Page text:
JOHN LAGO IS A HITMAN. HE HAS SOME RULES FOR YOU. AND HE’ S ABOUT TO BREAK EVERY SINGLE ONE.
John Lago is a very bad guy. But he’s the very best at what he does. And what he does is infiltrate top-level companies and assassinate crooked executives while disguised as an intern.
Interns are invisible. That’s the secret behind HR, Inc., the elite “placement agency” that doubles as a network of assassins for hire who take down high-profile targets that wouldn’t be able to remember an intern’s name if their lives depended on it.
At the ripe old age of almost twenty-five, John Lago is already New York City’s most successful hit man. He’s also an intern at a prestigious Manhattan law firm, clocking eighty hours a week getting coffee, answering phones, and doing all the grunt work actual employees are too lazy to do. He was hired to assassinate one of the firm’s heavily guarded partners. His internship provides the perfect cover, enabling him to gather intel and gain access to pull off a clean, untraceable hit.
Part confessional, part DIY manual, The Intern’s Handbook chronicles John’s final assignment, a twisted thrill ride in which he is pitted against the toughest—and sexiest—adversary he’s ever faced: Alice, an FBI agent assigned to take down the same law partner he’s been assigned to kill.
With nearly 20 years of filmmaking under his belt, Shane Kuhn’s debut novel, The Intern’s Handbook, has all the elements of a Hollywood hit. This thrilling page turner holds the reader hostage from page one putting us right center in the action through a narrative that has you rooting for an unlikely hero. With a plot that seems hard to believe, this “manual” filled with its dark humor and laugh out loud moments, draw you into a character whose balance of love and hate makes an engaging read. The overall concept of the book is straightforward but the composition of the development of the plot corresponding with how the book was put together was really fascinating.
We are introduced to the book with a letter from the FBI letting us know that there is an arrest warrant out for John Lago and that they intercepted communications intended on new recruits at the company HR, Inc. This introduces us to the story informing us of the intentions of the book. The intercepted communication, The Intern's Handbook, is meant to be an informal guide for assassins in training. Chronically his last assignment, the guide serves as a how to and the rest a journal/confession of what happened during this last experience. Told through the point of view of Lago along with the surveillance audio & video transcripts from the FBI throughout the book, the book gives a whole new meaning to being an intern.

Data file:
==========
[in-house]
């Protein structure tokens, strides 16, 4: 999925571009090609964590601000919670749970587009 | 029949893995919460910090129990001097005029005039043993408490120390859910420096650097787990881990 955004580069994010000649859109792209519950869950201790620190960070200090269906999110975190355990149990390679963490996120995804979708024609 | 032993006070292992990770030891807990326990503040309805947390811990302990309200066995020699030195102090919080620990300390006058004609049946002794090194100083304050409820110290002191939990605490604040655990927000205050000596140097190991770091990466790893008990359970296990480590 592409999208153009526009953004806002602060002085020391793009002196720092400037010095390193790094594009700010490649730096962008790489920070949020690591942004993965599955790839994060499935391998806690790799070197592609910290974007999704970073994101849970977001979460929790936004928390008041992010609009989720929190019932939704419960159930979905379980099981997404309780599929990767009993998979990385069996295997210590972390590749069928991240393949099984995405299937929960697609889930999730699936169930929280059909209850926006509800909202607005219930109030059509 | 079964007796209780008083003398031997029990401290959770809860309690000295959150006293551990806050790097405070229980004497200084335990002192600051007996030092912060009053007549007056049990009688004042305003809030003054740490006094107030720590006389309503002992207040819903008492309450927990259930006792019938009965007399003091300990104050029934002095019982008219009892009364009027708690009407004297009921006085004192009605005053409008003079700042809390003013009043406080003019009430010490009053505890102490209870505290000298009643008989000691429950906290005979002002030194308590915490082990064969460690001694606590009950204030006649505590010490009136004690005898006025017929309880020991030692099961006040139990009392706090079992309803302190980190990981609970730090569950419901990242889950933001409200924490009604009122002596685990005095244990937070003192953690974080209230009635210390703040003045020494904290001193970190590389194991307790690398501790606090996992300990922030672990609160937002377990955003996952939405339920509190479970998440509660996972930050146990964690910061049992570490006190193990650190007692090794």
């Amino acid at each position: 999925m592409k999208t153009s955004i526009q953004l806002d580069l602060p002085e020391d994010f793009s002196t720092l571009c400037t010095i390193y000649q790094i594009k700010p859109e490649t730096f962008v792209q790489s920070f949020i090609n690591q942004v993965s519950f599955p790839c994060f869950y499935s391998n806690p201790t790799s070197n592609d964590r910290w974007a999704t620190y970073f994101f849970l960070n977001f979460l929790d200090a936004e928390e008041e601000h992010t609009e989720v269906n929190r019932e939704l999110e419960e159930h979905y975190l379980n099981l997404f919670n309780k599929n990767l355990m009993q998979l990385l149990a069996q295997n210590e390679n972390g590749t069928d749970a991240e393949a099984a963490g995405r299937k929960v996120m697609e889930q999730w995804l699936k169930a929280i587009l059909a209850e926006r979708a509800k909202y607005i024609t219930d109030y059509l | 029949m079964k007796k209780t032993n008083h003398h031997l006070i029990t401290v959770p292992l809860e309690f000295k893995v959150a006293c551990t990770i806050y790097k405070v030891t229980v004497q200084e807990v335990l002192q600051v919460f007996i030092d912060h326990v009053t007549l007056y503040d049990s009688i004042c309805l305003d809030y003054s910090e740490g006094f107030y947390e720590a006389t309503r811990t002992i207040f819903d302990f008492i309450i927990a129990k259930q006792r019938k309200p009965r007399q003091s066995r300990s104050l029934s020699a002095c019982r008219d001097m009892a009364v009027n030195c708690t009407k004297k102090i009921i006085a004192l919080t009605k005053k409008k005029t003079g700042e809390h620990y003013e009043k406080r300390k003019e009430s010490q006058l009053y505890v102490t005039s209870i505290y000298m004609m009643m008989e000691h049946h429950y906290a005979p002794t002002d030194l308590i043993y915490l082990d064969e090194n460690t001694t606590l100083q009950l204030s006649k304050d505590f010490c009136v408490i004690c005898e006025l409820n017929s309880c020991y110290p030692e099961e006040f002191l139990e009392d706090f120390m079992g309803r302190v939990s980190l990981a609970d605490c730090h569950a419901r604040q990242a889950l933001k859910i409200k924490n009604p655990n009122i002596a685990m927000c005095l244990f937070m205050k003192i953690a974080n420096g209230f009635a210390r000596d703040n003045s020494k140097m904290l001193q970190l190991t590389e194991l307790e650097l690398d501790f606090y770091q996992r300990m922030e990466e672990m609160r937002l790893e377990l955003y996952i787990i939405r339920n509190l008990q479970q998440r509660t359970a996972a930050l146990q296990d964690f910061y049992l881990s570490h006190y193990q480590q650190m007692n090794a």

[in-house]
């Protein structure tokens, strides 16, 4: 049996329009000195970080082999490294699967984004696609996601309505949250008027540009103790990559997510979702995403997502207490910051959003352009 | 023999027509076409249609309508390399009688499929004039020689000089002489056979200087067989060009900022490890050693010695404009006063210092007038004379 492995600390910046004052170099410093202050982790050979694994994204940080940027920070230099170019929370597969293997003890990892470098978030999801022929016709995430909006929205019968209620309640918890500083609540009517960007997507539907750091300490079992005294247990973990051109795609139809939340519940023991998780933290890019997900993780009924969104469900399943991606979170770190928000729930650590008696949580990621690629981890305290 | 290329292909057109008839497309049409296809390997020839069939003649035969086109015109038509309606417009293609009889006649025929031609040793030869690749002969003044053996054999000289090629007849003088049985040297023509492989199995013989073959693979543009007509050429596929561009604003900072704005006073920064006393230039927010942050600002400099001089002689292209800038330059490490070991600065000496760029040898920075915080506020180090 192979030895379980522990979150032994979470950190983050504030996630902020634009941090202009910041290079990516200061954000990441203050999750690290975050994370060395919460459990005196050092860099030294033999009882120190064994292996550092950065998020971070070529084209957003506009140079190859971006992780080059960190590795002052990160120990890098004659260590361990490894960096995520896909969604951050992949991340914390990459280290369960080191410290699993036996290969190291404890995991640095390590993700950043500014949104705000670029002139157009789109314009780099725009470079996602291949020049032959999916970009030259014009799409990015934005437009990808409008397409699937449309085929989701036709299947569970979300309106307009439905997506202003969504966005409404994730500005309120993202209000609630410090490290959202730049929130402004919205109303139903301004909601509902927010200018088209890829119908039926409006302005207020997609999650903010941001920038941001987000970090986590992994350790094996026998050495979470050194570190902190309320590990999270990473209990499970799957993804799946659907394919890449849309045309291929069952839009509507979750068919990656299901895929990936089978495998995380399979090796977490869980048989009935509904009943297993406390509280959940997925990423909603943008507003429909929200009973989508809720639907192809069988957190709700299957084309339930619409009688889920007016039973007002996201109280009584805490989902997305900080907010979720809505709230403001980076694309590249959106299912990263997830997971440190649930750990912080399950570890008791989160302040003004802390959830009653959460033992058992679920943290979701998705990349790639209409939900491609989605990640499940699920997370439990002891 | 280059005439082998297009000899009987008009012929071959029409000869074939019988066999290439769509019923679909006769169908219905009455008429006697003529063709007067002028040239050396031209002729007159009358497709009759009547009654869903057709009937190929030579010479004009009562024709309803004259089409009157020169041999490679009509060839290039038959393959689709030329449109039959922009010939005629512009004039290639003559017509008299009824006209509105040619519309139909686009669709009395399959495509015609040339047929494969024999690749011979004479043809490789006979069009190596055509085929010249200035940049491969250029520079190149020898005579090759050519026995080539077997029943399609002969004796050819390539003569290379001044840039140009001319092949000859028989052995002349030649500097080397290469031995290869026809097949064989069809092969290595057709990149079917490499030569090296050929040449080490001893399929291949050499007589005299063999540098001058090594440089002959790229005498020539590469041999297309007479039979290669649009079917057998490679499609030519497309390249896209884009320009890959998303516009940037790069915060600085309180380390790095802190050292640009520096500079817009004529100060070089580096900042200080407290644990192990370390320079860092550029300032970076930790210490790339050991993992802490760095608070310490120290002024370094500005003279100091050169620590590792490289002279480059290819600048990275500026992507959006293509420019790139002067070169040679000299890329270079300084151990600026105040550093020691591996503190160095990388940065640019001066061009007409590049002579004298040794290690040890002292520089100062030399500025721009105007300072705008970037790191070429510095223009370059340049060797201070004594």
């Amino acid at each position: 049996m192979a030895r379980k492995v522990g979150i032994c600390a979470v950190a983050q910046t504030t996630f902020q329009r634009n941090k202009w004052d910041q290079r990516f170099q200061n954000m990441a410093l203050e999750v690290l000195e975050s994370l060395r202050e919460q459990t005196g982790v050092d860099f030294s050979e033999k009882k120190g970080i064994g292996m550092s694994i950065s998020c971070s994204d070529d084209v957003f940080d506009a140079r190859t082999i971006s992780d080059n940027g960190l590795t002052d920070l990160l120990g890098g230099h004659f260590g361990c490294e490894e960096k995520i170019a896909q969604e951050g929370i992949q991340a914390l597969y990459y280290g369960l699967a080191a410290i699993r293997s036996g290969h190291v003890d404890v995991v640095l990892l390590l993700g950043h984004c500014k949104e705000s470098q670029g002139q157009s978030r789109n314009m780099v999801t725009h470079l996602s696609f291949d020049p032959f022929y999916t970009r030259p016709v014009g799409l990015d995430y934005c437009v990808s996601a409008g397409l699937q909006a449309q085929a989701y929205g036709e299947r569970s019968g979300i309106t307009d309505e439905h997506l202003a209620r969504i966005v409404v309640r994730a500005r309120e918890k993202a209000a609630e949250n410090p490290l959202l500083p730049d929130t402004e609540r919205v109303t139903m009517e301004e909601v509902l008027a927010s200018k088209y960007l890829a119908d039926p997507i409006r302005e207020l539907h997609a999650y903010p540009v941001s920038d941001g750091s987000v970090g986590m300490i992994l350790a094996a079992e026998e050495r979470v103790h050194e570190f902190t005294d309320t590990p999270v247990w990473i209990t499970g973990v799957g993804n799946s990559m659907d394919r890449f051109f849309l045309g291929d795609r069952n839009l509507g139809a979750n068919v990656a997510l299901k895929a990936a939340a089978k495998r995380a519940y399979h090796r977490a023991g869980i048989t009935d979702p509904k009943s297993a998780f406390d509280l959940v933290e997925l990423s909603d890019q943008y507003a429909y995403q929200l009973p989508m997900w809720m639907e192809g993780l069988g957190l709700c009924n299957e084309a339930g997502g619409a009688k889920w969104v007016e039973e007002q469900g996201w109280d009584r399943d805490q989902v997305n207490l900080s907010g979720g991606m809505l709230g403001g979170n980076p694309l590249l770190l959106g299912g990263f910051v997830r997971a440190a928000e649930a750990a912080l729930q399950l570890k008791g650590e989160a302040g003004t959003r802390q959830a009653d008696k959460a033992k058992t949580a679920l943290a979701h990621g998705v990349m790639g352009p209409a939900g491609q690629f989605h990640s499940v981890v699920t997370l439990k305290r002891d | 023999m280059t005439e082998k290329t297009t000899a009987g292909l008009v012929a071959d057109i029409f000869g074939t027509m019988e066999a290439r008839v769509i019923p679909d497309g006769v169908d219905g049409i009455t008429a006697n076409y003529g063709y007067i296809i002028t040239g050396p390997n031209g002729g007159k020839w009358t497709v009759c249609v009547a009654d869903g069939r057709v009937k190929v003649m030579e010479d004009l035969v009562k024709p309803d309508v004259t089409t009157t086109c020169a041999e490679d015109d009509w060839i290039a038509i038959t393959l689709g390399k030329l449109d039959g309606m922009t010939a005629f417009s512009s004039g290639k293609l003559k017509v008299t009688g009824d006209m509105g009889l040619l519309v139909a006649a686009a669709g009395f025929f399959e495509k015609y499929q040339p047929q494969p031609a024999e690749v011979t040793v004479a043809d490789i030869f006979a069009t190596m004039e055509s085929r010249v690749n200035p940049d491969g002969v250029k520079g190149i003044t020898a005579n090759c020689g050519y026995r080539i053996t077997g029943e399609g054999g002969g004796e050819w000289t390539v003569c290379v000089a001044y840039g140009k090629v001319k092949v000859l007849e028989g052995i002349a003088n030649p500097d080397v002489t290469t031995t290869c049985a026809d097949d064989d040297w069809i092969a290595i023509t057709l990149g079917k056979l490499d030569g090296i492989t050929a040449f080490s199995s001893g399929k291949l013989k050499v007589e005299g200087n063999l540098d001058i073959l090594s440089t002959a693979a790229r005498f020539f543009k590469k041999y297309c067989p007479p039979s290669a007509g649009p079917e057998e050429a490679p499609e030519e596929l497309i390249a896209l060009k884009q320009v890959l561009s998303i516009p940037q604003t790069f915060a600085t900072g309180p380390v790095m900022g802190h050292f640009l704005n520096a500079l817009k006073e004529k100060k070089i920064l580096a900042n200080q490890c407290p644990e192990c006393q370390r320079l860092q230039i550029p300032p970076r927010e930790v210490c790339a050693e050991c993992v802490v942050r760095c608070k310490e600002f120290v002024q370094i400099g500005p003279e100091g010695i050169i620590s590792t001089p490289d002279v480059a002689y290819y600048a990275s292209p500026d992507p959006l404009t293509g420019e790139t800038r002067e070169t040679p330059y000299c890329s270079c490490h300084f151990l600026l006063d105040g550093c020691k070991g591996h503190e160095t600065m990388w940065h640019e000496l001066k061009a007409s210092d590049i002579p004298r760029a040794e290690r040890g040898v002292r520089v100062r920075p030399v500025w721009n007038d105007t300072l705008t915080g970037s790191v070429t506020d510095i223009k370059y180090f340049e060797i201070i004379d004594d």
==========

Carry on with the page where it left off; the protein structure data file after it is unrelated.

Overall, I really enjoyed the book. I thought Kuhn’s experience in film really permeated throughout the story. As a reader, you can visualize every aspect of the book as if you were watching it come alive before you. With several cinematic references throughout the book, I felt it contributed to the entertainment value for the reader. You not only feel connected to the characters but you really get inside the head of the John. He’s not the typical hero you root for but as you get to know him, his motives and actions have a purpose that make you favor him. He is one of those characters that you will have a blended love/hate relationship especially with the supporting characters which bring some drama of their own to the book. There were elements of violence and some racy scenes which would be expected considered the theme of the book just to note.
There wasn't a part of the book that I felt disengaged from because the various plot twists and turns keep you occupy through until the end. Overall, the elements that composed the book made you feel like you were part of the story which made you not want to put it down. If you want a fun, thrilling and entertaining read, I’d recommend you adding to your list.
Reviewed by Michelle Bowles
Publisher: Simon & Schuster
Publication date: 4/8/2014